WASHINGTON (10/30/13, UPDATED 2:40 p.m. ET)--As expected, the monetary policymaking group for the Federal Reserve today voted 9-1 to stay the course on its $85 billion a month asset buying program, known as quantitative easing, and keep its target range for the federal funds rate at 0% to 0.25%.
In doing so, the Federal Open Market Committee, which had met yesterday and today, noted that "economic activity has continued to expand at a moderate pace." It cited "some further improvement" in labor market conditions but noted "the unemployment rate remains elevated."
In a statement after the meeting, the FOMC said that "household spending and business fixed investment advanced, while the recovery in the housing sector slowed somewhat in recent months. Fiscal policy is restraining economic growth. Apart from fluctuations due to changes in energy prices, inflation has been running below the committee's longer-run objective, but longer-term inflation expectations have remained stable."
The FOMC said it "expects that, with appropriate policy accommodation, economic growth will pick up from its recent pace and the unemployment rate will gradually decline toward levels the committee judges consistent with its dual mandate" of fostering maximum employment and price stability.
It "sees the downside risks to the outlook for the economy and the labor market as having diminished, on net, since last fall" and "recognizes that inflation persistently below its 2% objective could pose risks to economic performance," but the committee said it "anticipates that inflation will move back toward its objective over the medium term."
Keeping in mind the "extent of federal fiscal retrenchment over the past year," the FOMC noted it "sees the improvement in economic activity and labor market conditions since it began its asset purchase program as consistent with growing underlying strength in the broader economy. However, the committee decided to await more evidence that progress will be sustained before adjusting the pace of its purchases."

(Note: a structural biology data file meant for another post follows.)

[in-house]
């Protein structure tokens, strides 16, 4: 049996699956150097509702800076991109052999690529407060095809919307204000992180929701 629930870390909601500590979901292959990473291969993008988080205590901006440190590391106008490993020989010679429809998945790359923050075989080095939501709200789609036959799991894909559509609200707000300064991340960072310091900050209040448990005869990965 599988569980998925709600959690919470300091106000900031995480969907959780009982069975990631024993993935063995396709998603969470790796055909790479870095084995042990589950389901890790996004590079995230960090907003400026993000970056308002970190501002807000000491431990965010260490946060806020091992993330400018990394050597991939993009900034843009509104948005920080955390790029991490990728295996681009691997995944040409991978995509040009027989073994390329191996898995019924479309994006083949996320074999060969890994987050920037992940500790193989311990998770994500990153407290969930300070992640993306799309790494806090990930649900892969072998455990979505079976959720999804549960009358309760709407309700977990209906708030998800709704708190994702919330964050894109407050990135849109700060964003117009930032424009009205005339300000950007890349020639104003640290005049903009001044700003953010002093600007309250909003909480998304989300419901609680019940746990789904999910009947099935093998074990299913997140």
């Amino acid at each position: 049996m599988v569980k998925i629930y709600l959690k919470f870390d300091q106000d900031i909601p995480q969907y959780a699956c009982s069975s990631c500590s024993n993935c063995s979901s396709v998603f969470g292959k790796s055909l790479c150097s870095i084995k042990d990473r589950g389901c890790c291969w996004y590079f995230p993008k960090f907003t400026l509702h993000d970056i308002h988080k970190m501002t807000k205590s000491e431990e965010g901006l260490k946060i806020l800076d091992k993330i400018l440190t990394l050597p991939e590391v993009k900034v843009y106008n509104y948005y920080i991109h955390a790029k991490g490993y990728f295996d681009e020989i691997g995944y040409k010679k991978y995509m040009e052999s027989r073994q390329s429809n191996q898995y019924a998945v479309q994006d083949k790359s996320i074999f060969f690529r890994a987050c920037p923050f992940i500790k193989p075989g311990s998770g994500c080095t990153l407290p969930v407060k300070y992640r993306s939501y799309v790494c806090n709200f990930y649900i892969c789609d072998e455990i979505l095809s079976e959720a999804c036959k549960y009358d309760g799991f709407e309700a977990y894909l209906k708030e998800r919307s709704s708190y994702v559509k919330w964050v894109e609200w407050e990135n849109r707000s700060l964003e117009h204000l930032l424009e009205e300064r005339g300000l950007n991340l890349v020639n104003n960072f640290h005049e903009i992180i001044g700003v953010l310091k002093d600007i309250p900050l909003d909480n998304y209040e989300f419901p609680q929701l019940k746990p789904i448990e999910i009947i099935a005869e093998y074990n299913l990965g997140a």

It will continue purchasing additional agency mortgage-backed securities at a pace of $40 billion per month and longer-term Treasury securities at a pace of $45 billion per month--the program known as QE3, which "should maintain downward pressure on longer-term interest rates, support mortgage markets, and help to make broader financial conditions more accommodative, which in turn should promote a stronger economic recovery and help to ensure that inflation, over time, is at the rate most consistent with the committee's dual mandate," said the FOMC's statement.
The committee, which this past summer--before the federal government shutdown's impact on the economy--was considering tapering off QE3 beginning by year's end, instead said it would maintain the bond buying program "until the outlook for the labor market has improved substantially in a context of price stability."
Noting that "asset purchases are not on a preset course," the committee said that it will at its coming meetings "assess whether incoming information continues to support the committee's expectation of ongoing improvement in labor market conditions and inflation moving back toward its longer-run objective." Its decisions about the pace "will remain contingent on the committee's economic outlook as well as its assessment of the likely efficacy and costs of such purchases."
The committee also reaffirmed that its "highly accommodative stance of monetary policy will remain appropriate for a considerable time after the asset purchase program ends and the economic recovery strengthens." It decided to keep the target range for the federal funds rate at 0% to O.25% and "currently anticipates that this exceptionally low range for the federal funds rate will be appropriate at least as long as the unemployment rate remains above 6.5%, inflation between one and two years ahead is projected to be no more than a half percentage point above the committee's 2% longer-run goal, and longer-term inflation expectations continue to be well anchored."
In determining how long to maintain that "highly accommodative stance," the FOMC will also consider additional measures of labor market conditions, indicators of inflation pressures and inflation expectations, and readings on financial developments. When it decides to begin to remove policy accommodation, it will take a balanced approach consistent with its longer-run goals of maximum employment and inflation of 2%, it said.
Voting for the FOMC monetary policy action were: Federal Reserve Chairman Ben S. Bernanke, Vice chairman William C. Dudley, James Bullard, Charles L. Evans, Jerome H. Powell, Eric S. Rosengren, Jeremy C. Stein, Daniel K. Tarullo, and Janet L. Yellen, the nominee to succeed Bernanke at the end of his term in January.
Esther L. George, who voted against the action, was concerned that the continued high level of monetary accommodation increased the risks of future economic and financial imbalances and, over time, could cause an increase in long-term inflation expectations.
For the full FOMC statement, use the link.